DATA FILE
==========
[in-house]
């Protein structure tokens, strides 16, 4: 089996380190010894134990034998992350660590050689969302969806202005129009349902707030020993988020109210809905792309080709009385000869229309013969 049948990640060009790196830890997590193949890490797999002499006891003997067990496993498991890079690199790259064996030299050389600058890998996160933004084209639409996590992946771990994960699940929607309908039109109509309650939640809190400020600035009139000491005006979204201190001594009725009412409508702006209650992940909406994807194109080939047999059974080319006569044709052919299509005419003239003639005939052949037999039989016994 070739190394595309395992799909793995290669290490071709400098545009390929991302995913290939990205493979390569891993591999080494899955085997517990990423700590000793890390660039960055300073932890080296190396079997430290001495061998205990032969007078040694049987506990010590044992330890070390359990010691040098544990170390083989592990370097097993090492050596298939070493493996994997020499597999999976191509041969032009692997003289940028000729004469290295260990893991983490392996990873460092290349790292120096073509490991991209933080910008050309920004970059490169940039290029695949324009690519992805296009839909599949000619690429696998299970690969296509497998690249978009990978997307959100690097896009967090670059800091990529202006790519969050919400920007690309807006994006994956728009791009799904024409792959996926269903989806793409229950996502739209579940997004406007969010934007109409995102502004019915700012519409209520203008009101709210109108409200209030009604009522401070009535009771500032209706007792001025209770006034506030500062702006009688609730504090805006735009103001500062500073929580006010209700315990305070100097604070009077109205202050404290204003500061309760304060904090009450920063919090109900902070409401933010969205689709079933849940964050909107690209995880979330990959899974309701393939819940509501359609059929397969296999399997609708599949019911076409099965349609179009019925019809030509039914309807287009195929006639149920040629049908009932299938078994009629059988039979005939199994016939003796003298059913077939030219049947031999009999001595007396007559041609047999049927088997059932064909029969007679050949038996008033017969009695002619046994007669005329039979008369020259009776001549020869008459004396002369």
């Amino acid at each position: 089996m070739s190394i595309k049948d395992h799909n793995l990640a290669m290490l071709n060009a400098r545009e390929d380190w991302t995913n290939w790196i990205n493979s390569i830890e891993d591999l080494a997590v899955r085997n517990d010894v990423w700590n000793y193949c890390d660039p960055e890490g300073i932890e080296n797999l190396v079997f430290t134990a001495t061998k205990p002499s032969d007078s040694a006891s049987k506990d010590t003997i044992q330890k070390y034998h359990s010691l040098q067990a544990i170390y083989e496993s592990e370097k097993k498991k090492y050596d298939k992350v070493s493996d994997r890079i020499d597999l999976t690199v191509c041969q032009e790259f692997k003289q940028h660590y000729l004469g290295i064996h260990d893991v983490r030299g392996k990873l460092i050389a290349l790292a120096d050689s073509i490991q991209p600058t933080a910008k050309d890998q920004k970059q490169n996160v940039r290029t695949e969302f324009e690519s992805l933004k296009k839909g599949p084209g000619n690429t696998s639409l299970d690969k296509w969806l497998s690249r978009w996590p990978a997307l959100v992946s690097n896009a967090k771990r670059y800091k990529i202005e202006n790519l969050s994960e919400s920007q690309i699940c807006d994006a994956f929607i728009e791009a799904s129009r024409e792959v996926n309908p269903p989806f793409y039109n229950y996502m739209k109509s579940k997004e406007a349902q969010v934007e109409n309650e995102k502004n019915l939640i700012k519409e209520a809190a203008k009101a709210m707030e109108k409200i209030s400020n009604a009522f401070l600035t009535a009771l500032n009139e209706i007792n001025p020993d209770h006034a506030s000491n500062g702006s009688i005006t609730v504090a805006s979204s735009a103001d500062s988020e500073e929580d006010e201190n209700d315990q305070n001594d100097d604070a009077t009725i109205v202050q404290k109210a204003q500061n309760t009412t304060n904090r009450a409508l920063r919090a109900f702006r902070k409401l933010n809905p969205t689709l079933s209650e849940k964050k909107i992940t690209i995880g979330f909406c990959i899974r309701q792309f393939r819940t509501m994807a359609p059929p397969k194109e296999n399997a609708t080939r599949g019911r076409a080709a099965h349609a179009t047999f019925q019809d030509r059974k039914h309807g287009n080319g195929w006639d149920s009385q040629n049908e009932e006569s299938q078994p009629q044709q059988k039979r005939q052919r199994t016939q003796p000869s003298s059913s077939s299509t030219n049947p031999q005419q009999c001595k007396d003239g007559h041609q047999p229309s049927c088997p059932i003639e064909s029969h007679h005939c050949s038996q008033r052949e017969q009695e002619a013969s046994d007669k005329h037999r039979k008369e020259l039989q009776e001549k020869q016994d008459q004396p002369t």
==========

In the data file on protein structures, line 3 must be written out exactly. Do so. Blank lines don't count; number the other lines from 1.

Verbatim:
């Amino acid at each position: 089996m070739s190394i595309k049948d395992h799909n793995l990640a290669m290490l071709n060009a400098r545009e390929d380190w991302t995913n290939w790196i990205n493979s390569i830890e891993d591999l080494a997590v899955r085997n517990d010894v990423w700590n000793y193949c890390d660039p960055e890490g300073i932890e080296n797999l190396v079997f430290t134990a001495t061998k205990p002499s032969d007078s040694a006891s049987k506990d010590t003997i044992q330890k070390y034998h359990s010691l040098q067990a544990i170390y083989e496993s592990e370097k097993k498991k090492y050596d298939k992350v070493s493996d994997r890079i020499d597999l999976t690199v191509c041969q032009e790259f692997k003289q940028h660590y000729l004469g290295i064996h260990d893991v983490r030299g392996k990873l460092i050389a290349l790292a120096d050689s073509i490991q991209p600058t933080a910008k050309d890998q920004k970059q490169n996160v940039r290029t695949e969302f324009e690519s992805l933004k296009k839909g599949p084209g000619n690429t696998s639409l299970d690969k296509w969806l497998s690249r978009w996590p990978a997307l959100v992946s690097n896009a967090k771990r670059y800091k990529i202005e202006n790519l969050s994960e919400s920007q690309i699940c807006d994006a994956f929607i728009e791009a799904s129009r024409e792959v996926n309908p269903p989806f793409y039109n229950y996502m739209k109509s579940k997004e406007a349902q969010v934007e109409n309650e995102k502004n019915l939640i700012k519409e209520a809190a203008k009101a709210m707030e109108k409200i209030s400020n009604a009522f401070l600035t009535a009771l500032n009139e209706i007792n001025p020993d209770h006034a506030s000491n500062g702006s009688i005006t609730v504090a805006s979204s735009a103001d500062s988020e500073e929580d006010e201190n209700d315990q305070n001594d100097d604070a009077t009725i109205v202050q404290k109210a204003q500061n309760t009412t304060n904090r009450a409508l920063r919090a109900f702006r902070k409401l933010n809905p969205t689709l079933s209650e849940k964050k909107i992940t690209i995880g979330f909406c990959i899974r309701q792309f393939r819940t509501m994807a359609p059929p397969k194109e296999n399997a609708t080939r599949g019911r076409a080709a099965h349609a179009t047999f019925q019809d030509r059974k039914h309807g287009n080319g195929w006639d149920s009385q040629n049908e009932e006569s299938q078994p009629q044709q059988k039979r005939q052919r199994t016939q003796p000869s003298s059913s077939s299509t030219n049947p031999q005419q009999c001595k007396d003239g007559h041609q047999p229309s049927c088997p059932i003639e064909s029969h007679h005939c050949s038996q008033r052949e017969q009695e002619a013969s046994d007669k005329h037999r039979k008369e020259l039989q009776e001549k020869q016994d008459q004396p002369t």